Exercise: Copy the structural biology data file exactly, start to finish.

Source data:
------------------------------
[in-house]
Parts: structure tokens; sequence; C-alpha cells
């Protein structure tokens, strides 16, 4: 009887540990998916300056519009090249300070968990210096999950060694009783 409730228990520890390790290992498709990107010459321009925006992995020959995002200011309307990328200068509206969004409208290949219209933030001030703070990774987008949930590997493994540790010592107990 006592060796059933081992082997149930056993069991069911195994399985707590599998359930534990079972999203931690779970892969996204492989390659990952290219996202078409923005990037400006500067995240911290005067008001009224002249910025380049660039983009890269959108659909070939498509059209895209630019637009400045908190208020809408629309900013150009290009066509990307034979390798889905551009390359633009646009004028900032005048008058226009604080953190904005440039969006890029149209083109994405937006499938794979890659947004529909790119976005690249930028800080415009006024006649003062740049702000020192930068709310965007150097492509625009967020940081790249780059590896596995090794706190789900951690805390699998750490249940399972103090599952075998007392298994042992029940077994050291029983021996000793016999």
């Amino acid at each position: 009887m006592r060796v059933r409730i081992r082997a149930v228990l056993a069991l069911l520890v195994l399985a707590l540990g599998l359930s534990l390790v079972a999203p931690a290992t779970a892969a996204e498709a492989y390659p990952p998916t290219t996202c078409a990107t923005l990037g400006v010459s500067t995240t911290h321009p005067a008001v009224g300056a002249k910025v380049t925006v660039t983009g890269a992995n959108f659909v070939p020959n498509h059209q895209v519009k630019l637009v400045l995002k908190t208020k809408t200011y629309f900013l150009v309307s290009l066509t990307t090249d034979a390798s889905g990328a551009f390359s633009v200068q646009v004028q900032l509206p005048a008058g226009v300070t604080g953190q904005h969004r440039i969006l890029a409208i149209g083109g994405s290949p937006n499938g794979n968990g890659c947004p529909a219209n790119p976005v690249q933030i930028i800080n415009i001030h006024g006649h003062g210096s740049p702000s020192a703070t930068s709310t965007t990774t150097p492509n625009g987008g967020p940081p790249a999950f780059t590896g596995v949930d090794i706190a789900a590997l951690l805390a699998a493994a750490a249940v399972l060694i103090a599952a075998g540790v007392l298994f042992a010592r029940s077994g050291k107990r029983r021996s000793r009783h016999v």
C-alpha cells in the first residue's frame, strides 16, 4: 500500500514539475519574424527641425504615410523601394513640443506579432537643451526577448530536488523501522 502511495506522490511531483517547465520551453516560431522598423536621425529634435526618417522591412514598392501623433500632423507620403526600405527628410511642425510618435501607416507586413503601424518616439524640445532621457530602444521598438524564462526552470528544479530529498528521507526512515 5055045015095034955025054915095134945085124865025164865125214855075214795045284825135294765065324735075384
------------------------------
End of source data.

[in-house]
Parts: structure tokens; sequence; C-alpha cells
């Protein structure tokens, strides 16, 4: 009887540990998916300056519009090249300070968990210096999950060694009783 409730228990520890390790290992498709990107010459321009925006992995020959995002200011309307990328200068509206969004409208290949219209933030001030703070990774987008949930590997493994540790010592107990 006592060796059933081992082997149930056993069991069911195994399985707590599998359930534990079972999203931690779970892969996204492989390659990952290219996202078409923005990037400006500067995240911290005067008001009224002249910025380049660039983009890269959108659909070939498509059209895209630019637009400045908190208020809408629309900013150009290009066509990307034979390798889905551009390359633009646009004028900032005048008058226009604080953190904005440039969006890029149209083109994405937006499938794979890659947004529909790119976005690249930028800080415009006024006649003062740049702000020192930068709310965007150097492509625009967020940081790249780059590896596995090794706190789900951690805390699998750490249940399972103090599952075998007392298994042992029940077994050291029983021996000793016999």
């Amino acid at each position: 009887m006592r060796v059933r409730i081992r082997a149930v228990l056993a069991l069911l520890v195994l399985a707590l540990g599998l359930s534990l390790v079972a999203p931690a290992t779970a892969a996204e498709a492989y390659p990952p998916t290219t996202c078409a990107t923005l990037g400006v010459s500067t995240t911290h321009p005067a008001v009224g300056a002249k910025v380049t925006v660039t983009g890269a992995n959108f659909v070939p020959n498509h059209q895209v519009k630019l637009v400045l995002k908190t208020k809408t200011y629309f900013l150009v309307s290009l066509t990307t090249d034979a390798s889905g990328a551009f390359s633009v200068q646009v004028q900032l509206p005048a008058g226009v300070t604080g953190q904005h969004r440039i969006l890029a409208i149209g083109g994405s290949p937006n499938g794979n968990g890659c947004p529909a219209n790119p976005v690249q933030i930028i800080n415009i001030h006024g006649h003062g210096s740049p702000s020192a703070t930068s709310t965007t990774t150097p492509n625009g987008g967020p940081p790249a999950f780059t590896g596995v949930d090794i706190a789900a590997l951690l805390a699998a493994a750490a249940v399972l060694i103090a599952a075998g540790v007392l298994f042992a010592r029940s077994g050291k107990r029983r021996s000793r009783h016999v």
C-alpha cells in the first residue's frame, strides 16, 4: 500500500514539475519574424527641425504615410523601394513640443506579432537643451526577448530536488523501522 502511495506522490511531483517547465520551453516560431522598423536621425529634435526618417522591412514598392501623433500632423507620403526600405527628410511642425510618435501607416507586413503601424518616439524640445532621457530602444521598438524564462526552470528544479530529498528521507526512515 5055045015095034955025054915095134945085124865025164865125214855075214795045284825135294765065324735075384